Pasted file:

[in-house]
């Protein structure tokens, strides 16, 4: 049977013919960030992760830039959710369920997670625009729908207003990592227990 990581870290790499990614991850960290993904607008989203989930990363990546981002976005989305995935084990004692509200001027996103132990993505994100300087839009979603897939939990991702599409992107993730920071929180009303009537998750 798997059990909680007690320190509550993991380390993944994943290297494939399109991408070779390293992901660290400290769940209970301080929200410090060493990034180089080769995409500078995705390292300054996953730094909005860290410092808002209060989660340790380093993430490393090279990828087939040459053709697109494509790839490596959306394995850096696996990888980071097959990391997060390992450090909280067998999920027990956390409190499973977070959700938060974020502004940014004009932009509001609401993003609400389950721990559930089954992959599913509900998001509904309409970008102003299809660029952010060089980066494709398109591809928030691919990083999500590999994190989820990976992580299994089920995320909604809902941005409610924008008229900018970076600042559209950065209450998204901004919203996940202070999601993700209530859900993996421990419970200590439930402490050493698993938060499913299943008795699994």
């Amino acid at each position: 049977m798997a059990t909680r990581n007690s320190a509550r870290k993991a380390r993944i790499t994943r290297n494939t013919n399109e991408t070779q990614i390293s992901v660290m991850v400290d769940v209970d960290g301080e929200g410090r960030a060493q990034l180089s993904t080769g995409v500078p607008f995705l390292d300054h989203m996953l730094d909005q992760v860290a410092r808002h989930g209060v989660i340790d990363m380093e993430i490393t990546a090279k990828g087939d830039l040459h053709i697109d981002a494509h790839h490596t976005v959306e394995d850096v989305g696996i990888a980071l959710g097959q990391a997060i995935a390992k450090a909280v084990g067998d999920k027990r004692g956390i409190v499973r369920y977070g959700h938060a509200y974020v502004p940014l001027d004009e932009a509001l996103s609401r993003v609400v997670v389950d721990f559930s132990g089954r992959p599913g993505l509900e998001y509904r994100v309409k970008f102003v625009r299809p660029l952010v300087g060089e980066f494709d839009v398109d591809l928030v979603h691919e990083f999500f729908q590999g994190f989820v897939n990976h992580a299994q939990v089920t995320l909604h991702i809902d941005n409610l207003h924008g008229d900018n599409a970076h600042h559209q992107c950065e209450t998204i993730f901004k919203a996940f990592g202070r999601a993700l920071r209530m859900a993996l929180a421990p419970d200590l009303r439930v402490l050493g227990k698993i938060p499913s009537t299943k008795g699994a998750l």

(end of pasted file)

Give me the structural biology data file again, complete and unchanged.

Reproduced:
[in-house]
């Protein structure tokens, strides 16, 4: 049977013919960030992760830039959710369920997670625009729908207003990592227990 990581870290790499990614991850960290993904607008989203989930990363990546981002976005989305995935084990004692509200001027996103132990993505994100300087839009979603897939939990991702599409992107993730920071929180009303009537998750 798997059990909680007690320190509550993991380390993944994943290297494939399109991408070779390293992901660290400290769940209970301080929200410090060493990034180089080769995409500078995705390292300054996953730094909005860290410092808002209060989660340790380093993430490393090279990828087939040459053709697109494509790839490596959306394995850096696996990888980071097959990391997060390992450090909280067998999920027990956390409190499973977070959700938060974020502004940014004009932009509001609401993003609400389950721990559930089954992959599913509900998001509904309409970008102003299809660029952010060089980066494709398109591809928030691919990083999500590999994190989820990976992580299994089920995320909604809902941005409610924008008229900018970076600042559209950065209450998204901004919203996940202070999601993700209530859900993996421990419970200590439930402490050493698993938060499913299943008795699994």
């Amino acid at each position: 049977m798997a059990t909680r990581n007690s320190a509550r870290k993991a380390r993944i790499t994943r290297n494939t013919n399109e991408t070779q990614i390293s992901v660290m991850v400290d769940v209970d960290g301080e929200g410090r960030a060493q990034l180089s993904t080769g995409v500078p607008f995705l390292d300054h989203m996953l730094d909005q992760v860290a410092r808002h989930g209060v989660i340790d990363m380093e993430i490393t990546a090279k990828g087939d830039l040459h053709i697109d981002a494509h790839h490596t976005v959306e394995d850096v989305g696996i990888a980071l959710g097959q990391a997060i995935a390992k450090a909280v084990g067998d999920k027990r004692g956390i409190v499973r369920y977070g959700h938060a509200y974020v502004p940014l001027d004009e932009a509001l996103s609401r993003v609400v997670v389950d721990f559930s132990g089954r992959p599913g993505l509900e998001y509904r994100v309409k970008f102003v625009r299809p660029l952010v300087g060089e980066f494709d839009v398109d591809l928030v979603h691919e990083f999500f729908q590999g994190f989820v897939n990976h992580a299994q939990v089920t995320l909604h991702i809902d941005n409610l207003h924008g008229d900018n599409a970076h600042h559209q992107c950065e209450t998204i993730f901004k919203a996940f990592g202070r999601a993700l920071r209530m859900a993996l929180a421990p419970d200590l009303r439930v402490l050493g227990k698993i938060p499913s009537t299943k008795g699994a998750l």